The method usable herein for finally converting the mixture of the aqueous phase and the oil phase into the W/O type emulsion is not restricted to any specific one and may be any known one, for instance, a method in which the mixture of the aqueous and oil phases is emulsified using an emulsifier such as a propeller mixer, homomixer, homodisper, high pressure homogenizer or microfluidizer.

Then the W/O type emulsion thus prepared is subjected to a drying treatment to give an oily composition of the present invention. The drying treatment is carried out to such an extent that the water content or the aqueous alcohol solution content in the solid phase is preferably not more than 30% by weight, more preferably not more than 20% by weight, still more preferably not more than 10% by weight and most preferably not more than 5% by weight.

The method for drying the foregoing W/O type emulsion is not restricted to any particular one, but may, for instance, be drying under reduced pressure, drying with heating, drying with a thin film evaporator and freeze-drying. Moreover, the drying procedures may be carried out while the W/O type emulsion is still in a heated condition or after the emulsion is cooled to a temperature ranging from a freezing temperature to room temperature.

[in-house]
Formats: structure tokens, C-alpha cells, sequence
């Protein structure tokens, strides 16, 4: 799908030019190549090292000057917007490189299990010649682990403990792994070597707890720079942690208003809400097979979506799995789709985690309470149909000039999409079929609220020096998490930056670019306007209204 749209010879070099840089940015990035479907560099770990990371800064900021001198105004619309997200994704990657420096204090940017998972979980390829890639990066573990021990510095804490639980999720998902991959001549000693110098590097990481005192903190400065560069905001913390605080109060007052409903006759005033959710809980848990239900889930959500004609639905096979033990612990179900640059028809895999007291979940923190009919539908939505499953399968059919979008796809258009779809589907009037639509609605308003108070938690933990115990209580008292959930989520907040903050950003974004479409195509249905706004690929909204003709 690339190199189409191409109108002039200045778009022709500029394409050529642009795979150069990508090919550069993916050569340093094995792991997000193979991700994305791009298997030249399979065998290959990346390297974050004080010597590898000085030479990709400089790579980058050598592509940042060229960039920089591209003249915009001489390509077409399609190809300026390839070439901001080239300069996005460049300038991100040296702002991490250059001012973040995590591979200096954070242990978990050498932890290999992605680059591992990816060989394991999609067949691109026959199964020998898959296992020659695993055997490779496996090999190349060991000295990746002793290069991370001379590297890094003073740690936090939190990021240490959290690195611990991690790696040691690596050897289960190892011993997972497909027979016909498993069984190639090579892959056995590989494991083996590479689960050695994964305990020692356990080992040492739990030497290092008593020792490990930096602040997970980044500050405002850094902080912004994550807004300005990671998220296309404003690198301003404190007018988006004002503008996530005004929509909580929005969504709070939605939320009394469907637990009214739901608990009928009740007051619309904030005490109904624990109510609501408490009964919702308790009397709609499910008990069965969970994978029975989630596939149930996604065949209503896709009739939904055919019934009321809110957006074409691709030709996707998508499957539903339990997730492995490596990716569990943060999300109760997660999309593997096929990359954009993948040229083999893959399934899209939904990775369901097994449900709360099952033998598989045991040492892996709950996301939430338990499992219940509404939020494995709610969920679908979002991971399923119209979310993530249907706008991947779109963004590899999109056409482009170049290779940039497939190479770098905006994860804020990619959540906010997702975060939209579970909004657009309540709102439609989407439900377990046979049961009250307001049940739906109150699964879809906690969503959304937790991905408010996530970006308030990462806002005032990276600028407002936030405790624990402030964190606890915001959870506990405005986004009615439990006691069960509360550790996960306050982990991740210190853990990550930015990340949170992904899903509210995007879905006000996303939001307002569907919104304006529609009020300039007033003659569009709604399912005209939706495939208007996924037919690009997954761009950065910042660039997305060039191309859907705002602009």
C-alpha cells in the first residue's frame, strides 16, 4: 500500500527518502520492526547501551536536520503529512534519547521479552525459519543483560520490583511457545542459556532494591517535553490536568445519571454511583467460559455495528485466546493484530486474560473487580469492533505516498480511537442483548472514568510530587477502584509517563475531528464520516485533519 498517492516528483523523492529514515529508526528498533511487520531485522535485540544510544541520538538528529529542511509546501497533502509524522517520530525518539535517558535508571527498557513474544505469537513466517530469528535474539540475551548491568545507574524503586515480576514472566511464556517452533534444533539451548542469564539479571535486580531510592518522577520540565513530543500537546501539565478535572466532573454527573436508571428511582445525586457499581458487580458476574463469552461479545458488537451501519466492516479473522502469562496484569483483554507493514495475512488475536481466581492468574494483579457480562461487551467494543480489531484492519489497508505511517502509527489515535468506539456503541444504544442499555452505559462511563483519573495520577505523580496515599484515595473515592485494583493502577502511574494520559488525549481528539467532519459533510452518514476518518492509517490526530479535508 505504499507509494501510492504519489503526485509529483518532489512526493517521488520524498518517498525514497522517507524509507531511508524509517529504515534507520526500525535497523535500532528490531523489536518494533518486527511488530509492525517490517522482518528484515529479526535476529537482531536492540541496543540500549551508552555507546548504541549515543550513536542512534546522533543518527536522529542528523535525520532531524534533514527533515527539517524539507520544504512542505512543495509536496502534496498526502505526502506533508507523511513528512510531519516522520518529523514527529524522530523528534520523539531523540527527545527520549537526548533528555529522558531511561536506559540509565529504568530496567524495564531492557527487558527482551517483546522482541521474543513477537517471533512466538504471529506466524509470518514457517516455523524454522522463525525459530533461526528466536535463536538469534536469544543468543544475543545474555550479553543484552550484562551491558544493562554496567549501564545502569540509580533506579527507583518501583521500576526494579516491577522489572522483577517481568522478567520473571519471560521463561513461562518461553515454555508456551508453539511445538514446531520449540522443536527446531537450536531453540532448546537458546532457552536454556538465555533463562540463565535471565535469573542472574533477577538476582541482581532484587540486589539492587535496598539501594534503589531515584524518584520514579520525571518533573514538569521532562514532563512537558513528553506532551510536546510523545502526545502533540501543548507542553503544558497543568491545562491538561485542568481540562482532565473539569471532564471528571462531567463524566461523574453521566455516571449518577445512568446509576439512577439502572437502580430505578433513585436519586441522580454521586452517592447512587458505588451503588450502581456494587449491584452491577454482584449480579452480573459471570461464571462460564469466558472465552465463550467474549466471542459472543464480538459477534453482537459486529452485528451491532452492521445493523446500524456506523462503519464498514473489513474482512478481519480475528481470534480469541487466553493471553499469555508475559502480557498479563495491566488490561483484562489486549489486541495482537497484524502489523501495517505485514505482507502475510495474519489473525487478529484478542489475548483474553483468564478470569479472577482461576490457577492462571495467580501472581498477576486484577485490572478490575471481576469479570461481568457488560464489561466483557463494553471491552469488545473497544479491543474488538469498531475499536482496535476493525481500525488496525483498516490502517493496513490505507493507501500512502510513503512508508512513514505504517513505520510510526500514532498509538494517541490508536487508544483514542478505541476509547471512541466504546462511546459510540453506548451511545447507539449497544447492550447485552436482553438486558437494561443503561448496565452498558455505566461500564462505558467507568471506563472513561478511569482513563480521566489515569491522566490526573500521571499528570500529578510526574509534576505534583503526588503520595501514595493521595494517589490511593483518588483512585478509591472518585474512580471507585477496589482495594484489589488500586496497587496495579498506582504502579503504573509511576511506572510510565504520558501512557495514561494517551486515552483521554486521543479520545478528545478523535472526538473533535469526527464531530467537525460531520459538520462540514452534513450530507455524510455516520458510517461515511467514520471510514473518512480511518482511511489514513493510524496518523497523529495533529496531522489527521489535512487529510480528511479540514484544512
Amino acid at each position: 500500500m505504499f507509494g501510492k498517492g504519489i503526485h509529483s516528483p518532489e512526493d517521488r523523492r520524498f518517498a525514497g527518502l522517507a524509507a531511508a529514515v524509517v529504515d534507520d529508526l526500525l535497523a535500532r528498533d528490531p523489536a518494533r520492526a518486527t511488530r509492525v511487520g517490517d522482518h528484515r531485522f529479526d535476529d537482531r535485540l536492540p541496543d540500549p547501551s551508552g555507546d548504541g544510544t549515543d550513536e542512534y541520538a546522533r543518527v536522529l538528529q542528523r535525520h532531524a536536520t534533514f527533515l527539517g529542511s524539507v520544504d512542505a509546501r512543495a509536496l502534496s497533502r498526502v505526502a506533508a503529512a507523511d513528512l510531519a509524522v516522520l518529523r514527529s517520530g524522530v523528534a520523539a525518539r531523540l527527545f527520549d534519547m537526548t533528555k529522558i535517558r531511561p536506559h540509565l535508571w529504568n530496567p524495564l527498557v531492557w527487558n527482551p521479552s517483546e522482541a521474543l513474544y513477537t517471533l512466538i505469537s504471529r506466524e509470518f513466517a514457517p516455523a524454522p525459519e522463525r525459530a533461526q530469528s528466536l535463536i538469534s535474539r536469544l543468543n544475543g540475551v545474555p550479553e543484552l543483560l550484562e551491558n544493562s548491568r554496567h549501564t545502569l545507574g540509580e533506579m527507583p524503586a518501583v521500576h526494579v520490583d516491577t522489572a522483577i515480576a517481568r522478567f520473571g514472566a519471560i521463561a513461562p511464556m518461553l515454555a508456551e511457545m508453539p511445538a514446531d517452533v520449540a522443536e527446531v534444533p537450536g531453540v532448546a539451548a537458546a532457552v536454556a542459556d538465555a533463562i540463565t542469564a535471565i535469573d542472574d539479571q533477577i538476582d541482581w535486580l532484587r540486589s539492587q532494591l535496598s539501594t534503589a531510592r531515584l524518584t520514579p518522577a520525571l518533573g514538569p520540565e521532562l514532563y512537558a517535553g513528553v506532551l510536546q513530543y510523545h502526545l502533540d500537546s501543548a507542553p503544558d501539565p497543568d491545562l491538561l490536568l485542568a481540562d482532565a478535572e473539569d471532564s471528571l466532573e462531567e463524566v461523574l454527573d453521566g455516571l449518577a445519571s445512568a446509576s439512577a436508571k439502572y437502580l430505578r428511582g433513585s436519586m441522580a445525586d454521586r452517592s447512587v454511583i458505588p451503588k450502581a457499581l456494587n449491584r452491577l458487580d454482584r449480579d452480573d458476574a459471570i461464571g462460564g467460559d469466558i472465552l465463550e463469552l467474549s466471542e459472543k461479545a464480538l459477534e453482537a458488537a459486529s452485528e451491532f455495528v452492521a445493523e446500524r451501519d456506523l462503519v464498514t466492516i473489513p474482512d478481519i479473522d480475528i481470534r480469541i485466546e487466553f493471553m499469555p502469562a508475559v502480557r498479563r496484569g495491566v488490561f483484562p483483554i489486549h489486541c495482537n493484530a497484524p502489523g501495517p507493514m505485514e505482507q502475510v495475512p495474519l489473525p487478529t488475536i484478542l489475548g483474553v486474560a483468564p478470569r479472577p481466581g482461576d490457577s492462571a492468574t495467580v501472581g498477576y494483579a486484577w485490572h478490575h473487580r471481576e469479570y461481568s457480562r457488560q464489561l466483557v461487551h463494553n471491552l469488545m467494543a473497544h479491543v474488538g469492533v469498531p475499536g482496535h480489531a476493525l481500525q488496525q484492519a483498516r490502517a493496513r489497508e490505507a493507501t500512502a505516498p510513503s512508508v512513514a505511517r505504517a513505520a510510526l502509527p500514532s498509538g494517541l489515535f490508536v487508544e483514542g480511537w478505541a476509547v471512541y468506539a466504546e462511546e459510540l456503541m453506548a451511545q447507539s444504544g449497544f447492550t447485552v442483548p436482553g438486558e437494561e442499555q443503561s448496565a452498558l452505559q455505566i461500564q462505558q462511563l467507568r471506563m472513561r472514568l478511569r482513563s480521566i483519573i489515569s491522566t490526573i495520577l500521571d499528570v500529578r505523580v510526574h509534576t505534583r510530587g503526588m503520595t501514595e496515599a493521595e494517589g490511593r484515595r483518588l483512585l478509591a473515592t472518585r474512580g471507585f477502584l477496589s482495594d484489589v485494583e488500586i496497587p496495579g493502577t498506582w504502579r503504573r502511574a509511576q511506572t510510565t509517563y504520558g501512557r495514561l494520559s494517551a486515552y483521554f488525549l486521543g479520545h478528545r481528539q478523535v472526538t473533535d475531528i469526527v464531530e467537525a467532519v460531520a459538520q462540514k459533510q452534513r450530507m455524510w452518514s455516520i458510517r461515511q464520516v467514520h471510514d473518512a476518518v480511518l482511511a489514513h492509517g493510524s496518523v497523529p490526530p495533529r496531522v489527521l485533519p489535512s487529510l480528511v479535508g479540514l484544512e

EXAMPLES

The present invention will hereinafter be described in more specifically with reference to the following Examples, but the present invention is not restricted to these specific Examples at all.

The following are methods for determining or calculating the water contents or the aqueous alcohol solution contents in an oily composition and the solid phase of the composition, the aqueous effective substance content in the solid phase, the amount of the water-soluble film-forming agent per 100 parts by weight of the aqueous effective substance, the content of the water-soluble film-forming agent in the solid phase, the polyhydric alcohol content in the solid phase and the average particle size of the solid phase, in the following Examples.

[Water Content or Aqueous Alcohol Solution Content in Oily Composition]

The water content in each oily composition was determined by the loss in weight on drying-method and the Karl-Fisher method, while the aqueous alcohol solution content was determined by the loss in weight on drying-method.

[Water Content or Aqueous Alcohol Solution Content in Solid Phase]

The water content and the aqueous alcohol solution content in the solid phase of each oily composition were calculated from the water content and the aqueous alcohol solution content in the oily composition according to the following equation, on such an assumption that all of the water or the aqueous alcohol solution present in the oily composition was contained in the solid phase:

Water or Aqueous Alcohol Solution Content in Solid Phase (% by weight)=[(Weight of Water or Aqueous Alcohol Solution in Oily Composition)/(Weight of Water or Aqueous Alcohol Solution in Oily Composition+Weight of Solid Phase Except for Water or Aqueous Alcohol Solution)]100